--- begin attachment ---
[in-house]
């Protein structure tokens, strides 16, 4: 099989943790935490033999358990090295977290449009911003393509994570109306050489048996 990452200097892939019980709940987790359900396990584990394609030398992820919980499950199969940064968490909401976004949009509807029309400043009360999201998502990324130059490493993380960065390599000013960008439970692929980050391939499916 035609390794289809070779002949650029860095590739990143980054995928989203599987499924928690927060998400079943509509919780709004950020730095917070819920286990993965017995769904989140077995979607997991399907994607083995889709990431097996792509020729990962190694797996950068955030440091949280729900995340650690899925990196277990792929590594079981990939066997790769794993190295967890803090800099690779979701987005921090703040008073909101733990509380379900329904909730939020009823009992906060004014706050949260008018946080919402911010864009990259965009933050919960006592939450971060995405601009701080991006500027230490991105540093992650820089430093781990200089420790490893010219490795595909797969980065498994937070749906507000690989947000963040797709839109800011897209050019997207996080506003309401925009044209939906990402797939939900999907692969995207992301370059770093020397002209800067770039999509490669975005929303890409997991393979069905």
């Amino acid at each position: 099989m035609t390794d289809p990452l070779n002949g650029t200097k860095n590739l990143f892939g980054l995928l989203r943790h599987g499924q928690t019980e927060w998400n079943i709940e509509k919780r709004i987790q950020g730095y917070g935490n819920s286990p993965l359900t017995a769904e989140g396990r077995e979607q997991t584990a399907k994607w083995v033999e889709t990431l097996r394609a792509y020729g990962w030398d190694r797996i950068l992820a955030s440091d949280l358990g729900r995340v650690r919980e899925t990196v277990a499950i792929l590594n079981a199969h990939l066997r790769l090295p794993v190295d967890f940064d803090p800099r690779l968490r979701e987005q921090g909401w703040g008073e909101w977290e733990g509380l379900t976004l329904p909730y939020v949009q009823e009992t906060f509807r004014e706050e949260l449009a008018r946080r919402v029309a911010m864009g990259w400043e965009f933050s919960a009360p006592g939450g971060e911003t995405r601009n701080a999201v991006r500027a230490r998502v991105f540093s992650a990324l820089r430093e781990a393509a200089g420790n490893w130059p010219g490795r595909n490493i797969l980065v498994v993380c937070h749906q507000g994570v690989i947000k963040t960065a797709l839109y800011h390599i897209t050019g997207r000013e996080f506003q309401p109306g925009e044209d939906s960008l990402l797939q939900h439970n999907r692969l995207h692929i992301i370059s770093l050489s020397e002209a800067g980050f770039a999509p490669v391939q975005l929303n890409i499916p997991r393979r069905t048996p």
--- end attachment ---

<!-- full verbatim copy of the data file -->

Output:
[in-house]
């Protein structure tokens, strides 16, 4: 099989943790935490033999358990090295977290449009911003393509994570109306050489048996 990452200097892939019980709940987790359900396990584990394609030398992820919980499950199969940064968490909401976004949009509807029309400043009360999201998502990324130059490493993380960065390599000013960008439970692929980050391939499916 035609390794289809070779002949650029860095590739990143980054995928989203599987499924928690927060998400079943509509919780709004950020730095917070819920286990993965017995769904989140077995979607997991399907994607083995889709990431097996792509020729990962190694797996950068955030440091949280729900995340650690899925990196277990792929590594079981990939066997790769794993190295967890803090800099690779979701987005921090703040008073909101733990509380379900329904909730939020009823009992906060004014706050949260008018946080919402911010864009990259965009933050919960006592939450971060995405601009701080991006500027230490991105540093992650820089430093781990200089420790490893010219490795595909797969980065498994937070749906507000690989947000963040797709839109800011897209050019997207996080506003309401925009044209939906990402797939939900999907692969995207992301370059770093020397002209800067770039999509490669975005929303890409997991393979069905």
């Amino acid at each position: 099989m035609t390794d289809p990452l070779n002949g650029t200097k860095n590739l990143f892939g980054l995928l989203r943790h599987g499924q928690t019980e927060w998400n079943i709940e509509k919780r709004i987790q950020g730095y917070g935490n819920s286990p993965l359900t017995a769904e989140g396990r077995e979607q997991t584990a399907k994607w083995v033999e889709t990431l097996r394609a792509y020729g990962w030398d190694r797996i950068l992820a955030s440091d949280l358990g729900r995340v650690r919980e899925t990196v277990a499950i792929l590594n079981a199969h990939l066997r790769l090295p794993v190295d967890f940064d803090p800099r690779l968490r979701e987005q921090g909401w703040g008073e909101w977290e733990g509380l379900t976004l329904p909730y939020v949009q009823e009992t906060f509807r004014e706050e949260l449009a008018r946080r919402v029309a911010m864009g990259w400043e965009f933050s919960a009360p006592g939450g971060e911003t995405r601009n701080a999201v991006r500027a230490r998502v991105f540093s992650a990324l820089r430093e781990a393509a200089g420790n490893w130059p010219g490795r595909n490493i797969l980065v498994v993380c937070h749906q507000g994570v690989i947000k963040t960065a797709l839109y800011h390599i897209t050019g997207r000013e996080f506003q309401p109306g925009e044209d939906s960008l990402l797939q939900h439970n999907r692969l995207h692929i992301i370059s770093l050489s020397e002209a800067g980050f770039a999509p490669v391939q975005l929303n890409i499916p997991r393979r069905t048996p």